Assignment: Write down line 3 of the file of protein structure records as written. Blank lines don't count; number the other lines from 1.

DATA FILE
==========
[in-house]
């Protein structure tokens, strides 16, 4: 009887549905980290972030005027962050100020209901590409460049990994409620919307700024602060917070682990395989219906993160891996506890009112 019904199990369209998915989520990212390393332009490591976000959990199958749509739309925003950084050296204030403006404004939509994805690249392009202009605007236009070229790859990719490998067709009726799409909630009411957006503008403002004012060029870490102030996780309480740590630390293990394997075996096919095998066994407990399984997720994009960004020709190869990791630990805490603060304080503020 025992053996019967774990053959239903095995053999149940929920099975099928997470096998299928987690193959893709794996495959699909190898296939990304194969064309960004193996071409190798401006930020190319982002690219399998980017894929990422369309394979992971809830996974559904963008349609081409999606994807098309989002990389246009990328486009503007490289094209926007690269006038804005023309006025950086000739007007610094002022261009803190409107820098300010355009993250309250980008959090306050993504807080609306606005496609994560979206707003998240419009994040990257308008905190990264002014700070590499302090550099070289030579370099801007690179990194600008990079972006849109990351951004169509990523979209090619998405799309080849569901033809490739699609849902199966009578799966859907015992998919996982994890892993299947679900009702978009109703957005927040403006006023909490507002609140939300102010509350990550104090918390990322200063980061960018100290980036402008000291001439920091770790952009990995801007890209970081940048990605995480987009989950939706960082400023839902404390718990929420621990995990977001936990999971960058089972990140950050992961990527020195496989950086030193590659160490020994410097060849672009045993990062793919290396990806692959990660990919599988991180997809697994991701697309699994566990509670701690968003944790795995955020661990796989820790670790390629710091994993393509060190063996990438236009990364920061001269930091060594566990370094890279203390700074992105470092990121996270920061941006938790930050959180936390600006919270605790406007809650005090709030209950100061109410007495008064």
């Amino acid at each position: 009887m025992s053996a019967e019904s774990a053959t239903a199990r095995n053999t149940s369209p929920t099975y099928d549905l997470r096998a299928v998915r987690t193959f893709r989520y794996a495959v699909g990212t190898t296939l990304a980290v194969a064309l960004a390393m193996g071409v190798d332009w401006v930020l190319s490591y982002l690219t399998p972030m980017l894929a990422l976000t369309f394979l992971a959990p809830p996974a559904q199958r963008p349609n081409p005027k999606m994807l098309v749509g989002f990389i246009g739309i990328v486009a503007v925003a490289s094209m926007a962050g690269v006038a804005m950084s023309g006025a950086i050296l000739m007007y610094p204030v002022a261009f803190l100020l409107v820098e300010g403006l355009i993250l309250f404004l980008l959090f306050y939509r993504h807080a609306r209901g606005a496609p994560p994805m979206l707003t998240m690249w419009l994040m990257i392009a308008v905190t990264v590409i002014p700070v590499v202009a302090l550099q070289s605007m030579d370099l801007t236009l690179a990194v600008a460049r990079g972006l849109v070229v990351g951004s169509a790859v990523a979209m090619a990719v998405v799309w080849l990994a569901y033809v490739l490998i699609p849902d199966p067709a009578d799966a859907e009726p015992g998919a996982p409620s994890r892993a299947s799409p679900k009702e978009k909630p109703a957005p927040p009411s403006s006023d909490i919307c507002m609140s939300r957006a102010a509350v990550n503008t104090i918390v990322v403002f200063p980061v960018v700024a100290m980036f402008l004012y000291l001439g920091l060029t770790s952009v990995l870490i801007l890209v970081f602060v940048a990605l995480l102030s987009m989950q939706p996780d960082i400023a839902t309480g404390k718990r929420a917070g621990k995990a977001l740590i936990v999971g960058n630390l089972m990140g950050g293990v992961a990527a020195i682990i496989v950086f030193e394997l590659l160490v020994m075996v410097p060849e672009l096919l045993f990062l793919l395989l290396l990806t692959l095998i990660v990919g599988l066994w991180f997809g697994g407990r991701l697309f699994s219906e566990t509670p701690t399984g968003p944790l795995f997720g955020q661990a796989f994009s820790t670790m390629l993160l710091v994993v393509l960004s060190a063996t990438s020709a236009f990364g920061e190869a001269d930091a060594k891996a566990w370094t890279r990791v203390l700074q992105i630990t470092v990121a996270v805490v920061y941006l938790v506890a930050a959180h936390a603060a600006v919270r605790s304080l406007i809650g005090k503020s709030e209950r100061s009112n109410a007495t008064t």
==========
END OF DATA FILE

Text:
């Amino acid at each position: 009887m025992s053996a019967e019904s774990a053959t239903a199990r095995n053999t149940s369209p929920t099975y099928d549905l997470r096998a299928v998915r987690t193959f893709r989520y794996a495959v699909g990212t190898t296939l990304a980290v194969a064309l960004a390393m193996g071409v190798d332009w401006v930020l190319s490591y982002l690219t399998p972030m980017l894929a990422l976000t369309f394979l992971a959990p809830p996974a559904q199958r963008p349609n081409p005027k999606m994807l098309v749509g989002f990389i246009g739309i990328v486009a503007v925003a490289s094209m926007a962050g690269v006038a804005m950084s023309g006025a950086i050296l000739m007007y610094p204030v002022a261009f803190l100020l409107v820098e300010g403006l355009i993250l309250f404004l980008l959090f306050y939509r993504h807080a609306r209901g606005a496609p994560p994805m979206l707003t998240m690249w419009l994040m990257i392009a308008v905190t990264v590409i002014p700070v590499v202009a302090l550099q070289s605007m030579d370099l801007t236009l690179a990194v600008a460049r990079g972006l849109v070229v990351g951004s169509a790859v990523a979209m090619a990719v998405v799309w080849l990994a569901y033809v490739l490998i699609p849902d199966p067709a009578d799966a859907e009726p015992g998919a996982p409620s994890r892993a299947s799409p679900k009702e978009k909630p109703a957005p927040p009411s403006s006023d909490i919307c507002m609140s939300r957006a102010a509350v990550n503008t104090i918390v990322v403002f200063p980061v960018v700024a100290m980036f402008l004012y000291l001439g920091l060029t770790s952009v990995l870490i801007l890209v970081f602060v940048a990605l995480l102030s987009m989950q939706p996780d960082i400023a839902t309480g404390k718990r929420a917070g621990k995990a977001l740590i936990v999971g960058n630390l089972m990140g950050g293990v992961a990527a020195i682990i496989v950086f030193e394997l590659l160490v020994m075996v410097p060849e672009l096919l045993f990062l793919l395989l290396l990806t692959l095998i990660v990919g599988l066994w991180f997809g697994g407990r991701l697309f699994s219906e566990t509670p701690t399984g968003p944790l795995f997720g955020q661990a796989f994009s820790t670790m390629l993160l710091v994993v393509l960004s060190a063996t990438s020709a236009f990364g920061e190869a001269d930091a060594k891996a566990w370094t890279r990791v203390l700074q992105i630990t470092v990121a996270v805490v920061y941006l938790v506890a930050a959180h936390a603060a600006v919270r605790s304080l406007i809650g005090k503020s709030e209950r100061s009112n109410a007495t008064t």